Macrophages promote epithelial proliferation following infectious and non-infectious lung injury through a Trefoil factor 2-dependent mechanism

Mucosal Immunol. 2019 Jan;12(1):64-76. doi: 10.1038/s41385-018-0096-2. Epub 2018 Oct 18.


Coordinated efforts between macrophages and epithelia are considered essential for wound healing, but the macrophage-derived molecules responsible for repair are poorly defined. This work demonstrates that lung macrophages rely upon Trefoil factor 2 to promote epithelial proliferation following damage caused by sterile wounding, Nippostrongylus brasiliensis or Bleomycin sulfate. Unexpectedly, the presence of T, B, or ILC populations was not essential for macrophage-driven repair. Instead, conditional deletion of TFF2 in myeloid-restricted CD11cCre TFF2 flox mice exacerbated lung pathology and reduced the proliferative expansion of CD45- EpCAM+ pro-SPC+ alveolar type 2 cells. TFF2 deficient macrophages had reduced expression of the Wnt genes Wnt4 and Wnt16 and reconstitution of hookworm-infected CD11cCre TFF2flox mice with rWnt4 and rWnt16 restored the proliferative defect in lung epithelia post-injury. These data reveal a previously unrecognized mechanism wherein lung myeloid phagocytes utilize a TFF2/Wnt axis as a mechanism that drives epithelial proliferation following lung injury.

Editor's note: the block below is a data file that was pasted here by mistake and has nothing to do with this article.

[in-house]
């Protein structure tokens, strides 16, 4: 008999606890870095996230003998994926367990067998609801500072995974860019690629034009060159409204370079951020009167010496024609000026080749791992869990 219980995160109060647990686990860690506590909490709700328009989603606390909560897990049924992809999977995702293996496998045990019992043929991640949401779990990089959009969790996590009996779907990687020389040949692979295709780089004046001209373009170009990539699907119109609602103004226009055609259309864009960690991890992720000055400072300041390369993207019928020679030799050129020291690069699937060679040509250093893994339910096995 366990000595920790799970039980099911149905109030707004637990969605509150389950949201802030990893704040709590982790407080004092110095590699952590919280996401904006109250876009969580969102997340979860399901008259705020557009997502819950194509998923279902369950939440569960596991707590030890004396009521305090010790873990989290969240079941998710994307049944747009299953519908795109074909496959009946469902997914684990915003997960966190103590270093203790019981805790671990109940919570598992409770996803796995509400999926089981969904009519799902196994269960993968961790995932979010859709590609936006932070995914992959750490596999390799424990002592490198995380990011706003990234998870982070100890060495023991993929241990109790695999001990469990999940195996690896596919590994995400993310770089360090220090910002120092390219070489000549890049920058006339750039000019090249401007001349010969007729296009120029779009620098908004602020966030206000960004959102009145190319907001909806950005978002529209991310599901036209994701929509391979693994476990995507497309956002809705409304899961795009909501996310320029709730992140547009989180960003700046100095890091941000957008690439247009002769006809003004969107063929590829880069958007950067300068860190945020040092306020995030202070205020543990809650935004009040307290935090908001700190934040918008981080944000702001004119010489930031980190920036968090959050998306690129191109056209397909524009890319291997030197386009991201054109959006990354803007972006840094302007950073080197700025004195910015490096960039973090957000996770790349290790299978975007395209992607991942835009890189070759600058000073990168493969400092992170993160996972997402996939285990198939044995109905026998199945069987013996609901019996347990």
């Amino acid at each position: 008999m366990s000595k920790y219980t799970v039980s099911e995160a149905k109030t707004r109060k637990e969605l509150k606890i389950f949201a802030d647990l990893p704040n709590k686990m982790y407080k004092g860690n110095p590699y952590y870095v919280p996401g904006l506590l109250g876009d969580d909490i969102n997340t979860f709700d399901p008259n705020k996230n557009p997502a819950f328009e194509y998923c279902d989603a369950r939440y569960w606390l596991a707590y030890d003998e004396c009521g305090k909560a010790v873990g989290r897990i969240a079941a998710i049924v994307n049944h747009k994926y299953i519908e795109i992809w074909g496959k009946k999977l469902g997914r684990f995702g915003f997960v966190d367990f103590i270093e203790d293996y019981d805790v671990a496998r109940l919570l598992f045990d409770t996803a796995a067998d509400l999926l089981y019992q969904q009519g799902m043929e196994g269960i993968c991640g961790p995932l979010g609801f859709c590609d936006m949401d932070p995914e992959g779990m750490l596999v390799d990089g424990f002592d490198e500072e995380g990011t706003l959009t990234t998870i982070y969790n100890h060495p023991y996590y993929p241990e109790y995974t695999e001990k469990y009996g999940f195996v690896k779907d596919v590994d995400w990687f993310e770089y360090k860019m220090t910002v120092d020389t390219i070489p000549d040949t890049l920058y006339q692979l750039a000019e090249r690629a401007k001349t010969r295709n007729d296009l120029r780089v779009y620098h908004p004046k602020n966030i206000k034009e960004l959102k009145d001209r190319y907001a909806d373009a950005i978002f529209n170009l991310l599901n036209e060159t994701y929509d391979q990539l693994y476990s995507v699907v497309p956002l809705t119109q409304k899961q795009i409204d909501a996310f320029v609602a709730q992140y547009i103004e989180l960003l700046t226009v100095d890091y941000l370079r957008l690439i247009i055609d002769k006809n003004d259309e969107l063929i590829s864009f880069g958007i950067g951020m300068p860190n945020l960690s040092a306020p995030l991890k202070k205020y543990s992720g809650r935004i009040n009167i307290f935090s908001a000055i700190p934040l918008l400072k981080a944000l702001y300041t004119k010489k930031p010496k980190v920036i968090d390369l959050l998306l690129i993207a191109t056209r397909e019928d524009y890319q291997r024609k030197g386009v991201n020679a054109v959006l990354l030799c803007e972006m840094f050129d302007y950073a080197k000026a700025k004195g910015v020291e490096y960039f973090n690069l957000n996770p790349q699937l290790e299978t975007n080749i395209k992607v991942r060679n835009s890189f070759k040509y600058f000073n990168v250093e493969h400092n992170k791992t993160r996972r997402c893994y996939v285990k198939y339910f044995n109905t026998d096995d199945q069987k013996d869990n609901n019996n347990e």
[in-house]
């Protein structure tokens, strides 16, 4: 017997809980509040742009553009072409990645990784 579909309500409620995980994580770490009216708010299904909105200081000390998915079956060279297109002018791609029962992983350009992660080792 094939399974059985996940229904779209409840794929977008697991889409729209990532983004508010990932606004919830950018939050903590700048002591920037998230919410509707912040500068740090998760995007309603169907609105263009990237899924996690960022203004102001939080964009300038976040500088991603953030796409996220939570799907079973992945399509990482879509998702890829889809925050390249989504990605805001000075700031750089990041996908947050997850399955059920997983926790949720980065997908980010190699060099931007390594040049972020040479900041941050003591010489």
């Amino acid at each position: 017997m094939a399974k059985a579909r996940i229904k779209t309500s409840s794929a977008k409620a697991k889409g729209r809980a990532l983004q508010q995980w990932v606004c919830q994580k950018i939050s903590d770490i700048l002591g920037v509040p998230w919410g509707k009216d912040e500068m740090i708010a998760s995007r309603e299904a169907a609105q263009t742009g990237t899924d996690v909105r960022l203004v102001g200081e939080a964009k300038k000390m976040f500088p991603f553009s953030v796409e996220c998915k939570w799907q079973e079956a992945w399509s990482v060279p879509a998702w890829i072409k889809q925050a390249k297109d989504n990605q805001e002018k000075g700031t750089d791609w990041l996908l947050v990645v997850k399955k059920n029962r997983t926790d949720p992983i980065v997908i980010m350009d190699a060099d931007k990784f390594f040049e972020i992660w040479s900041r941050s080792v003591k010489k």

Publication types

  • Research Support, N.I.H., Extramural
  • Research Support, Non-U.S. Gov't

MeSH terms

  • Animals
  • Bleomycin
  • CD11c Antigen / metabolism
  • Cell Communication
  • Cell Proliferation
  • Cells, Cultured
  • Humans
  • Lung / immunology*
  • Lung / pathology
  • Lung Injury / chemically induced
  • Lung Injury / immunology*
  • Lung Injury / parasitology
  • Macrophages / physiology*
  • Mice
  • Mice, Inbred C57BL
  • Mice, Knockout
  • Nippostrongylus / immunology*
  • Respiratory Mucosa / physiology*
  • Strongylida Infections / immunology*
  • Trefoil Factor-2 / genetics
  • Trefoil Factor-2 / metabolism*
  • Wound Healing


  • CD11c Antigen
  • Trefoil Factor-2
  • Bleomycin